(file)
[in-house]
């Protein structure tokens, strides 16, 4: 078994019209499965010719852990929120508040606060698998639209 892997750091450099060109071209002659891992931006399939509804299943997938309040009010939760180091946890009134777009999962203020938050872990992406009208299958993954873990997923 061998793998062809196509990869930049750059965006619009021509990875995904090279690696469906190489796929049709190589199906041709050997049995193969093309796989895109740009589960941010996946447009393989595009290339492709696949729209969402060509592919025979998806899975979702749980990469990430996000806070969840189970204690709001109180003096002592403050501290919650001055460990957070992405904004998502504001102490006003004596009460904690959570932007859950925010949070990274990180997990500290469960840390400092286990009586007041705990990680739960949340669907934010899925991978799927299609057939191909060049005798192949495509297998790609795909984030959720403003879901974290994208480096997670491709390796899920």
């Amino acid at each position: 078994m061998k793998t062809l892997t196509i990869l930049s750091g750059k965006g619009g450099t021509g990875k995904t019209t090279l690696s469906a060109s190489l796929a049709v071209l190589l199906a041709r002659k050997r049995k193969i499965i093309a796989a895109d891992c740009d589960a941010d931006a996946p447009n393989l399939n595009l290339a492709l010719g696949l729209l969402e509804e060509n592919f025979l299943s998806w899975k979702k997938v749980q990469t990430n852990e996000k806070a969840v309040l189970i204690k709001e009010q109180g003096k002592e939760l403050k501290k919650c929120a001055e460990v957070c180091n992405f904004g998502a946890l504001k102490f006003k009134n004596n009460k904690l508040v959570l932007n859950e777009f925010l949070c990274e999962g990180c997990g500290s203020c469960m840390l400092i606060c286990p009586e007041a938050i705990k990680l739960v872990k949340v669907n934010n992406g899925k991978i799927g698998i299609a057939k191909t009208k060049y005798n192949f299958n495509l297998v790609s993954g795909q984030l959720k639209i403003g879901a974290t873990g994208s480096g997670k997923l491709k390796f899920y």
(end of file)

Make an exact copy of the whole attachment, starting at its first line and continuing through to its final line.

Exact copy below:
[in-house]
């Protein structure tokens, strides 16, 4: 078994019209499965010719852990929120508040606060698998639209 892997750091450099060109071209002659891992931006399939509804299943997938309040009010939760180091946890009134777009999962203020938050872990992406009208299958993954873990997923 061998793998062809196509990869930049750059965006619009021509990875995904090279690696469906190489796929049709190589199906041709050997049995193969093309796989895109740009589960941010996946447009393989595009290339492709696949729209969402060509592919025979998806899975979702749980990469990430996000806070969840189970204690709001109180003096002592403050501290919650001055460990957070992405904004998502504001102490006003004596009460904690959570932007859950925010949070990274990180997990500290469960840390400092286990009586007041705990990680739960949340669907934010899925991978799927299609057939191909060049005798192949495509297998790609795909984030959720403003879901974290994208480096997670491709390796899920």
């Amino acid at each position: 078994m061998k793998t062809l892997t196509i990869l930049s750091g750059k965006g619009g450099t021509g990875k995904t019209t090279l690696s469906a060109s190489l796929a049709v071209l190589l199906a041709r002659k050997r049995k193969i499965i093309a796989a895109d891992c740009d589960a941010d931006a996946p447009n393989l399939n595009l290339a492709l010719g696949l729209l969402e509804e060509n592919f025979l299943s998806w899975k979702k997938v749980q990469t990430n852990e996000k806070a969840v309040l189970i204690k709001e009010q109180g003096k002592e939760l403050k501290k919650c929120a001055e460990v957070c180091n992405f904004g998502a946890l504001k102490f006003k009134n004596n009460k904690l508040v959570l932007n859950e777009f925010l949070c990274e999962g990180c997990g500290s203020c469960m840390l400092i606060c286990p009586e007041a938050i705990k990680l739960v872990k949340v669907n934010n992406g899925k991978i799927g698998i299609a057939k191909t009208k060049y005798n192949f299958n495509l297998v790609s993954g795909q984030l959720k639209i403003g879901a974290t873990g994208s480096g997670k997923l491709k390796f899920y």